Key Correspondent Sidi Sarro returns to visit Elizabeth, a 32-year-old from Kenya’s Kawangware slum who was close to death with TB six-months-ago
We find her busy making chapattis with the help of her daughter and nephew. She does not look anything like the woman we met when we visited her six months ago (see One foot in the grave, July 2011). The only thing that has not changed about her is her bright and welcoming smile. She is Elizabeth Wambui Nthumbi, a 32-year-old from Kenya’s Kawangware slum who barely a year ago had one foot in the grave and was wondering why death was not knocking in her door despite the fact that she was ready for it.
Elizabeth, 32, is a living testimony that tuberculosis (TB) can be cured if you properly adhere to treatment. She had been suffering from extra-pulmonary tuberculosis and had twice defaulted on her treatment, which led to the re-occurrence of the disease. She was also an acute alcoholic who drank cheap local brews in the many Kangemi dens. She was jobless at that time and she was at times forced to steal from her boyfriend to sustain her habit. She continued her drinking sprees at the expense of her family and children.
The second time her TB reoccurred, community health workers and TB supporters from Kangemi put their feet down and made sure that she adhered to her treatment religiously.
Elizabeth was delusional and could not walk the second time TB attacked her and was completely bedridden. So the community workers, led by Joyce Wambui, began delivering TB medication to her and even engaged a nurse who would give her the daily injections that are mandatory for a re-treatment case. Her cousin, Grace Waithira, never left her side and, whenever she could, would bring her food and take care of her personal hygiene. Besides this health workers made sure she was enrolled for food supplements that are normally prescribed for people whose immunity is compromised.
At the time, Elizabeth could have been mistaken for someone in the fourth and final stage of HIV as her body was displaying the HIV wasting syndrome but she was and is not living with HIV. Rather she had extra pulmonary TB of the bones, an infection caused when TB bacteria spreads beyond the lungs. Just like pulmonary TB, extra pulmonary TB is usually treated with a combination of four medicines for six months but in the case of a re-treatment the period of taking drugs extends a further two months thus making it to eight months in total. Extra pulmonary TB occurs less commonly than pulmonary TB. According to a 2010 Kenyan ministry of health report, Kenya of all recorded TB cases in the country, just 16% were cases of extra pulmonary TB.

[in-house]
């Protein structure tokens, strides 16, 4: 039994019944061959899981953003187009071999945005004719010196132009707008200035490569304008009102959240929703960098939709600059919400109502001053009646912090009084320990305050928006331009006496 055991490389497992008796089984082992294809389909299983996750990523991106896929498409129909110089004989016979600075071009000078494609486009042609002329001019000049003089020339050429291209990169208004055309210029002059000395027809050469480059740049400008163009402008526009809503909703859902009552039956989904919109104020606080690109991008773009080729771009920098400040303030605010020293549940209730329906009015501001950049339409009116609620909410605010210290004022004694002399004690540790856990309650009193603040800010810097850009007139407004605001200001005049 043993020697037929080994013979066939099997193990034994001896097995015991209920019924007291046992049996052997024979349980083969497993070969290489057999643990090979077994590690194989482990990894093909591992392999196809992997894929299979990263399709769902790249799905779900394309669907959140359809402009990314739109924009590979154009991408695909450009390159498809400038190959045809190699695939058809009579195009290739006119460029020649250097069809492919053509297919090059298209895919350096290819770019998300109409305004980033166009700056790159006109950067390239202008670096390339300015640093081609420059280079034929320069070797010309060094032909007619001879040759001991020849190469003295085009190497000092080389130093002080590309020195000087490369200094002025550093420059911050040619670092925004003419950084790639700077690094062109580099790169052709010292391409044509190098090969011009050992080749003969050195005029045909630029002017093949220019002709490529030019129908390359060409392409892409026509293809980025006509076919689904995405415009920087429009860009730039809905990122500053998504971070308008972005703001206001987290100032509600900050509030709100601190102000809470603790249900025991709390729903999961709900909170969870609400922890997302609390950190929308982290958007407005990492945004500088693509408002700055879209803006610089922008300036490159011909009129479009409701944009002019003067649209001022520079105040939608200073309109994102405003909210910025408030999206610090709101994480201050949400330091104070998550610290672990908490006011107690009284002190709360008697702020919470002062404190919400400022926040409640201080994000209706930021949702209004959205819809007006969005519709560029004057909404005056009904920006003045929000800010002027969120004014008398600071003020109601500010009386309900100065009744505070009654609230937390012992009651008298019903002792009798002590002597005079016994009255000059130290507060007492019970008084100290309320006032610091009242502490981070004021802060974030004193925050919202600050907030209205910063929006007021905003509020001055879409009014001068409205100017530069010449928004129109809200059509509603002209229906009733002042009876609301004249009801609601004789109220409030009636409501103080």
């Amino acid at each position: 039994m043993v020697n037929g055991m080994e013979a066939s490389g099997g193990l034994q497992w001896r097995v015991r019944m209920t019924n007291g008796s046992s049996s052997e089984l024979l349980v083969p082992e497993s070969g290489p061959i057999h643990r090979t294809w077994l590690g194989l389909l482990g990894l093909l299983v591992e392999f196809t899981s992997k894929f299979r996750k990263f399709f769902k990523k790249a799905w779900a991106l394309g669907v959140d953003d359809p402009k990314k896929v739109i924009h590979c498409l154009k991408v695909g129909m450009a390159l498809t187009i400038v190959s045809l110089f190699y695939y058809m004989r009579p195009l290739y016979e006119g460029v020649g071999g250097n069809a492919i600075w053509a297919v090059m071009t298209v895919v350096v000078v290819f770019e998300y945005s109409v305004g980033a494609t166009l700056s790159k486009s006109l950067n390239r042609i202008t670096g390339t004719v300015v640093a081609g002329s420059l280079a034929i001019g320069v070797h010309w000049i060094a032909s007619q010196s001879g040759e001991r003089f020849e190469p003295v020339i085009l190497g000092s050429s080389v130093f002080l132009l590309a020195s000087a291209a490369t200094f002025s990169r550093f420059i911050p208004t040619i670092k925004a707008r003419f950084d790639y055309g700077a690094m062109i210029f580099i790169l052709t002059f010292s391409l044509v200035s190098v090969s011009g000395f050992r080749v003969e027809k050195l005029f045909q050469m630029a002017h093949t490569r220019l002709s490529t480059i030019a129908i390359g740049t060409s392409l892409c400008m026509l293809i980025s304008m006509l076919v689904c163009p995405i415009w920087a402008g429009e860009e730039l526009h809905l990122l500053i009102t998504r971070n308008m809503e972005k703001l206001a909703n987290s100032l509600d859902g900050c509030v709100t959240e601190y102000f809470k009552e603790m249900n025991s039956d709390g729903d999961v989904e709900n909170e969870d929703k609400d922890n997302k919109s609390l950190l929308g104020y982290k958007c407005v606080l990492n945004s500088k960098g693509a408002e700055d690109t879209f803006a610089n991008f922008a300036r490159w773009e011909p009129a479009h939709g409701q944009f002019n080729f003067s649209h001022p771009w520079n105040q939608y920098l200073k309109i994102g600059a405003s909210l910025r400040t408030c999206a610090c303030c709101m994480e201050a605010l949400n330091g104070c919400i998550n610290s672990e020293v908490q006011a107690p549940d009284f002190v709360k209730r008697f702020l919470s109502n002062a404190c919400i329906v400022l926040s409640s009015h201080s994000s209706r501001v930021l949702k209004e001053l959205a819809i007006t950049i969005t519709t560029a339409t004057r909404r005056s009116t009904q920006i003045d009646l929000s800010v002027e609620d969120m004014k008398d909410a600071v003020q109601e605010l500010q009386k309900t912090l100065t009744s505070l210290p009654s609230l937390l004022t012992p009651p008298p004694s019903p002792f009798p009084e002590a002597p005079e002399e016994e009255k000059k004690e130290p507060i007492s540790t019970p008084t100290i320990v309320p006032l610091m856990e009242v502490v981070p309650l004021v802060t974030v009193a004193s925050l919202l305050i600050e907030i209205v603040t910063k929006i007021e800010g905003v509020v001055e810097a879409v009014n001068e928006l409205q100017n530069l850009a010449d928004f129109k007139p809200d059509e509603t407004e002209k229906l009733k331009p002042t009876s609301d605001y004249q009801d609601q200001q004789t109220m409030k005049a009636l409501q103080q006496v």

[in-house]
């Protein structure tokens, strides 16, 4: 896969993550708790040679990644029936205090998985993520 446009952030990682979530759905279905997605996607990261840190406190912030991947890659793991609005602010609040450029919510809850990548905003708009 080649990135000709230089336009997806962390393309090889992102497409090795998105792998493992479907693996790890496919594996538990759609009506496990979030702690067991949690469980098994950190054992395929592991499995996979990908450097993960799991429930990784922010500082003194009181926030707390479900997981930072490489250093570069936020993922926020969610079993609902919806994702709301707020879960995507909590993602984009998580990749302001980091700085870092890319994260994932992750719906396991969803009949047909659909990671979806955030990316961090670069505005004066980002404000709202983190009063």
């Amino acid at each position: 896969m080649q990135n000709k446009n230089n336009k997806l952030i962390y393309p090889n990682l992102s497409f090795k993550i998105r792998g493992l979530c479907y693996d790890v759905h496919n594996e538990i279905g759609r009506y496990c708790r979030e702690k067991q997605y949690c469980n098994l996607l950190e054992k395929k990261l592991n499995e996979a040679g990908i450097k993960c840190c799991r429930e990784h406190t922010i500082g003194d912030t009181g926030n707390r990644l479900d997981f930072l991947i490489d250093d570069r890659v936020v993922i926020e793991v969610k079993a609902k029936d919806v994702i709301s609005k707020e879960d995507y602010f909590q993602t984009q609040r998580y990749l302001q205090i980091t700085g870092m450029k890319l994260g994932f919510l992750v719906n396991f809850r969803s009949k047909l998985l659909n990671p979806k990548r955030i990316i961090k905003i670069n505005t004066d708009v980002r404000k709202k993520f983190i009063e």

Health workers supervising Elizabeth’s medication ensured that alcohol was not sneaked in to her by siblings and friends. Like all other medication TB drugs and alcohol do not mix. Alcohol abuse not only place individuals at increased risk of acquiring a number of diseases it also places those with these diseases at higher risk of poor outcome and death as it suppresses the immune system. Alcohol can also complicate treatment, since people with drinking problems are less likely to be able to adhere to medication regimes.
According to Evelyn Kibuchi, the KANCO TB Advocacy Manager, people who are addicted to drugs should be well counseled before being initiated to TB treatment in order to understand the affect the drugs they are using will have on the efficacy of their treatment.
“Alcohol should be discouraged when one is on TB treatment because it increases the frequency of urination thus making drugs pass out in the urine before they are absorbed,” she adds.
Echoing this sentiment, Dr Joseph Sitienei, the head of TB Division, said: “Alcohol and TB do not go together and a person should not compromise because the two are can potentially be toxic to the liver.”
The doctor also emphasized how important it is for anyone with TB to adhere to treatment, adding that this is paramount to avoiding further complications and the emergence of multi drug resistance TB.
In TB management, as with the management of other long term illnesses, adherence to treatment is a problem. However, TB treatment presents particular challenges for adherence because the treatment is long and involves taking a number of medications. Side effects are also common and the patient feels better long before treatment has been completed.
TB patients are expected to adhere to 90% of treatment for it to be a success and cure them of TB. Failure not only increases the risk of development of drug resistant strains it also increases the change that TB will spread in the community, which in turn increases the burden of TB in the country.
Kenya currently ranks 13th among the high burden countries. Any further increases in the burden of TB would overstretch the health system, which his already laden with TB patients. The problem will be worse with the multi-drug (MDR) and extensively drug resistance (X-DR) TB cases, which are likely to develop with non-adherence, and are difficult and expensive to treat.
Elizabeth, who finished her treatment on the 10 January 2012, has not touched alcohol since starting her re-treatment and vows never to even go near it again. She thanks God that she is alive and hopes that God will give her the strength to do something better and meaningful in her life. She plans on becoming a TB advocate who will sensitize people about TB and issues related to it.
See Sidi’s KC profile for more stories on Kenya.